The Canol Heritage Trail is an extremely remote hiking trail in northern Canada that extends from Norman Wells, a small village on the east side of the Mackenzie river in the North West Territories westward along a 222 mile route through the barren Canadian wilderness to the border between the Yukon Territories and the Northwest Territories. There, at "mile 222", it becomes a bumpy, remote dirt road that can be accessed by vehicles from Whitehorse, the capital city of the Yukon Territory. The entire route is the result of efforts by the U.S. Army corps of engineers to construct an oil pipeline to feed the U.S. army during world war two. At that time the Japanese army had invaded several islands in the Aleutian Island chain, which was part of Alaska and on U.S. soil and the U.S. was determined to defend their land. In 1942 there were no roads leading to Alaska through Canada from the southern states. The only way to get to Alaska was by air or sea. The U.S. proposed to Canada that they build a roadway to Alaska (which became the famed Alaskan highway) and in exchange for Canada's blessing the U.S. paid for, engineered and hired private firms who constructed the highway. In order to supply the much needed petroleum to both the construction crews and an army (should an army unit be sent north) an oil pipeline from an oil field in Norman Wells to a refinery in Whitehorse was thought to be the best idea. It was too risky to ship oil up the coast from the southern U.S. to Alaska where it would be vulnerable to attack from Japanese submarines, so, a pipeline was deemed to be the best option. Unfortunately it was fraught with problems from the outset. The brutally harsh Canadian arctic winters led to frozen sections of pipeline and the many rivers along the route overflowed during spring thaw and washed out bridges which constantly had to be rebuilt. The pipeline also cracked, leaked and had to be continually repaired. Succinctly, the pipeline was a nightmare from the start, but, the army engineers and there "get it done" attitude...."got it done" and was completed. It flowed oil for about two years and then...the war ended. Since the war was over the pipeline was no longer needed and it was quickly shut down. Some sections of the pipe that could be removed were taken out to reclaim the metal. Some vehicles, but not all, were also removed. Many still remain where they broke down along the way. The barracks that were used to house the workers and the pump houses that kept the oil flowing were abandoned and left to decay. The entire pipeline route was, effectively, abandoned altogether. In the following decades the remaining few bridges finally washed out for the last time and the roadways that were carved through the virgin northern bush rapidly grew back to nature. What is left of the original pipeline route is now officially designated as "The Canol (Canadian Oil) Heritage Trail" and is trekked by only the hardiest of trekkers each year. There are usually not more than a dozen or so hikers that make the attempt every summer. A good high school friend of mine and I decided to make the journey there in June/July of 2004. We gave ourselves as many as 23 days to make the 222 mile distance although we planned on doing it in 21 days. Fortunately, because of good weather and no problems along the way we finished it in 19 days. You can approach the trail and begin at either end. We began at the Mackenzie River town of Norman Wells and traveled westward ending up at mile 222 in the Yukon. There, we were picked up and flown out by a Cessna 172 tail dragger that landed on the bumpy roadway and had been pre-arranged to pick us up upon request in a three day window. During our time on the trail we saw no other hikers but we did bump into Stan Simpson and his family at "Ram Head Outfitters". He was the pilot that we hired to fly in our food supplies that were dropped in and cached along the way. All in all, the entire journey was an incredible experience and I invite anyone who wants an extreme adventure hike to investigate this option and make it happen for yourself. You won't be disappointed. This trip was my very first foray into "digital" photography, and I had just purchased my a Canon 10D digital camera. I carried a Canon 20mm f/2.8 prime lens and a Canon 70-200mm f/2.8 zoom lens with me. I used the 70-200mm lens once, to photograph the young Caribou that lurked around our camp one evening. I am pleased with the results of my efforts in this beginning stage of digital photography. I hope you enjoy the images as much as I enjoyed taking them.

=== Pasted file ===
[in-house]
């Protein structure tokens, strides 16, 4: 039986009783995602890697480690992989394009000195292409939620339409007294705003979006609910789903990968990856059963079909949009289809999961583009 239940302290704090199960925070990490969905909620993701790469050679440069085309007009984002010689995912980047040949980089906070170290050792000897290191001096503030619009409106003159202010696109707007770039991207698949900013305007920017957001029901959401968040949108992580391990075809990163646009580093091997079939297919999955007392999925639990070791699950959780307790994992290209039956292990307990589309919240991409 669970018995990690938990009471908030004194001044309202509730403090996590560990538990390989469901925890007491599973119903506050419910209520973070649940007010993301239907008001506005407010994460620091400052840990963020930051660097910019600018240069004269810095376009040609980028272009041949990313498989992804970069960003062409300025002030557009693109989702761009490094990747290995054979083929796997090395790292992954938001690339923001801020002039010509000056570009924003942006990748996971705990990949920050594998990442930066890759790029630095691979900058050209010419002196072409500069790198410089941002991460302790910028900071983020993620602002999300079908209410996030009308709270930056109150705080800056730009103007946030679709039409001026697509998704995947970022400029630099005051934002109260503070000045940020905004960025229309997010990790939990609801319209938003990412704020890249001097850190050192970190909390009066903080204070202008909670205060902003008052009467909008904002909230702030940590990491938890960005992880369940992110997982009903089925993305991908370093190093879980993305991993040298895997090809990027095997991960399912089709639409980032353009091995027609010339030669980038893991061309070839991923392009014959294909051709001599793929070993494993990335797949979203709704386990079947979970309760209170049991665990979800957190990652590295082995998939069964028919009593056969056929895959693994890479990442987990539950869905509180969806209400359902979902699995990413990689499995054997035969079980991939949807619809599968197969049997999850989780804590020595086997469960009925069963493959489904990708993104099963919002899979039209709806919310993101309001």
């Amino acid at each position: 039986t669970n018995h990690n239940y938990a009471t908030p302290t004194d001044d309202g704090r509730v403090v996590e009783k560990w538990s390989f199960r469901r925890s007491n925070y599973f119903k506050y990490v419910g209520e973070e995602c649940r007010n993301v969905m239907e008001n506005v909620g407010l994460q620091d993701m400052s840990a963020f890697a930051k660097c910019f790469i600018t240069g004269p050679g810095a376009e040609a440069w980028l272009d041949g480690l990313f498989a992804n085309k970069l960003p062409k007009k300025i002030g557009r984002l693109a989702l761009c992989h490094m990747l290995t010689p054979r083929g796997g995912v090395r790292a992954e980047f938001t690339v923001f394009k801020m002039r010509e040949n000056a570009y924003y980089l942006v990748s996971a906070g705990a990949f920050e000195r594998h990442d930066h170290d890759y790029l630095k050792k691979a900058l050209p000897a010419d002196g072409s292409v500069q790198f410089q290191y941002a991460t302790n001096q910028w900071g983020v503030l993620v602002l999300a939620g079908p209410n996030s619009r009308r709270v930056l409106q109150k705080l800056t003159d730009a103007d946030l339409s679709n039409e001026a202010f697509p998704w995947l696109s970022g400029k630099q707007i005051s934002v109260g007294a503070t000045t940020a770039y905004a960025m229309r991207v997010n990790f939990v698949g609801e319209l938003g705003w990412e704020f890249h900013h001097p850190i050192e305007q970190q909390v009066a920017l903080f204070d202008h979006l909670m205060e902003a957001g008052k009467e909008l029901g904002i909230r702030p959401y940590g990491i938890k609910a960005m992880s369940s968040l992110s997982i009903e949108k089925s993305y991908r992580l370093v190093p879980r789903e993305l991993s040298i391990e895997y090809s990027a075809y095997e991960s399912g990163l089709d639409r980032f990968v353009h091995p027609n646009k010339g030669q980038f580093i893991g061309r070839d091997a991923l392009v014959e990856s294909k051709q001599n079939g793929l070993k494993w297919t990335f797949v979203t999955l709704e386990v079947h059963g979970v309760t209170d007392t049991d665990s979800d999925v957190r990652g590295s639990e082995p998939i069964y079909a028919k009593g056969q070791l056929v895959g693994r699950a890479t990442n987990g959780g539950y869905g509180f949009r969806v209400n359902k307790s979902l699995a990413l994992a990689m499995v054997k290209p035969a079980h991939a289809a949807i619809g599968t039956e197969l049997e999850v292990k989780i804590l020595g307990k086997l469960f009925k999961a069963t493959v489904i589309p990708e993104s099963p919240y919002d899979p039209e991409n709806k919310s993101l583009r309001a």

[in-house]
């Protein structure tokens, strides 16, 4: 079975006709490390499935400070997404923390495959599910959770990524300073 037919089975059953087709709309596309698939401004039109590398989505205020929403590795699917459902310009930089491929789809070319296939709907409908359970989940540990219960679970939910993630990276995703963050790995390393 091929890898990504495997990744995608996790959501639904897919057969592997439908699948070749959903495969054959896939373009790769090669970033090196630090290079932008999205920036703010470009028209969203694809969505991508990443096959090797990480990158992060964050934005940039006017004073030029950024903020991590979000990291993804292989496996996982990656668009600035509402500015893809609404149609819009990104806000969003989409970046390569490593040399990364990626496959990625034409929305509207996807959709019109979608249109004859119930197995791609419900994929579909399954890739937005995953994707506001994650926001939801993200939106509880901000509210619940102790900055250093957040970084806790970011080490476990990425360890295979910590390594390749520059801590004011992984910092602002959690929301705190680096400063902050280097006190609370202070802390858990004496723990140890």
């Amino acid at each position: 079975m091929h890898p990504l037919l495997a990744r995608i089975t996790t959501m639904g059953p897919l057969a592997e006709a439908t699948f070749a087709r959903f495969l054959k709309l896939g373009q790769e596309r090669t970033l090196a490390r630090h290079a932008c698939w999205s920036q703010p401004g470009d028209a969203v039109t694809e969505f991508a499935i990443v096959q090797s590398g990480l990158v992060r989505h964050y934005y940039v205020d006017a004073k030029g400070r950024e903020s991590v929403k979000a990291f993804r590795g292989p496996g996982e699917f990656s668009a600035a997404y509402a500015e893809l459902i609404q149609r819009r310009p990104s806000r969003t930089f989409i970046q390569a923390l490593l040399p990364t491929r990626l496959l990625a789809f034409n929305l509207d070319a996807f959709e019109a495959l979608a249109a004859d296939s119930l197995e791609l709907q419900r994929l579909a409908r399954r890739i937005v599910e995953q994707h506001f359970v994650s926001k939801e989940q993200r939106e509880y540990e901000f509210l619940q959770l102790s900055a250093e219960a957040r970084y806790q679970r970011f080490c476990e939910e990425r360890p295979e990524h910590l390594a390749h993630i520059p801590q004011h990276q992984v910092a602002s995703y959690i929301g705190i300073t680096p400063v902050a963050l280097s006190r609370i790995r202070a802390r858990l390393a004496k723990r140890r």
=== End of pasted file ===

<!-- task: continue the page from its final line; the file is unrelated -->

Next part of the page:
© Steve Tambosso - "The Wandering Fireman"